Change in education is inevitable. As the need for modern learning becomes apparent, we have to implement certain changes that will allow us to keep up with the advancements of technology.
The thing about adapting to technology is not just to make our learning more efficient. It is to help keep the interest of the students. The younger generations have technology so rooted in them that failing to integrate it with learning will result in students thinking that schools are obsolete.
Now to keep our minds open about these changes in education, let us define certain myths that are holding us back. If we forget about them we can end up embracing the new phase of learning through technology.
Myth 1: Teachers are central to a child’s education.
In the past, this may be true. But this is no longer the case. While we will never doubt that teachers are very important in the learning curve, they are no longer central to the learning of a child. It may be safe to assume that a child’s education have various influences that there is no central figure to the learning process. You have teachers, parents, peers, technology and even the student’s own initiative. Teachers are still important in the sense that they are needed to guide the student. But in terms of the imparting knowledge, students in a modern educational system is more encouraged to explore the answer their own questions than to have the teacher point out the source of the answer to them.
Myth 2: One program can work for all.
When implementing an educational system, you cannot carbon copy what you do in one school to the next. There are many factors to consider. There is no one-size fits all approach. You need to consider the behavior of your students, their parents or adult influencers, the neighborhood they come from and the facilities of the school. Unique context and content is a key variable to make any program effective. Not only that, administrators should leave room for improvement. As they implement any new program, they have to continuously make observations and note the changes that will make it more effective.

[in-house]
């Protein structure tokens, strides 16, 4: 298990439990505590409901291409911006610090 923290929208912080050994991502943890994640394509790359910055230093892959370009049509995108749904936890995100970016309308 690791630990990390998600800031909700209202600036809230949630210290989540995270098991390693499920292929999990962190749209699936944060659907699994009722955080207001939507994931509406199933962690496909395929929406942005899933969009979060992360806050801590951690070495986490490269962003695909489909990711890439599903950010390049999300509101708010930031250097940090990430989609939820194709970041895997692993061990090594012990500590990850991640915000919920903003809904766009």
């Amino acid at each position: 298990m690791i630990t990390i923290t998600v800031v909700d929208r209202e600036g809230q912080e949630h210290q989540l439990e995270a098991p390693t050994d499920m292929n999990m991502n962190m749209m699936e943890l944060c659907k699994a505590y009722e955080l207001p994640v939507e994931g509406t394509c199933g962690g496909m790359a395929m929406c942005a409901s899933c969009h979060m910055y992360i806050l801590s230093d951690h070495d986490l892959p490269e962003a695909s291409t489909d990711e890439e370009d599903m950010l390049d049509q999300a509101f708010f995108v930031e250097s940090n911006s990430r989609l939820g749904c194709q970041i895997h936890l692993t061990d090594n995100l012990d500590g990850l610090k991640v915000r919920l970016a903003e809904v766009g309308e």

Myth 3: Giving homework boosts the capabilities of the student.
This is a tough one to explain. We are not saying that homework is useless but it has to be done in a higher quality of way. It is not what the student does outside of school that is relevant. It is what happens while they are in it. There is such a thing called project-based learning that may or may not be done in school. It is up to the student to determine when they will do it – as long as they meet the deadline. This approach does not only help them learn the lesson in the project, it also teaches them a sense of responsibility, accountability and flexibility.
Education will never be the same as the past decade and in the coming one. It will always change and you have to understand that even the present reforms that will be implemented today may no longer be true for tomorrow. So keep an open mind and be sensitive of the necessary changes that will make learning a lot more effective.
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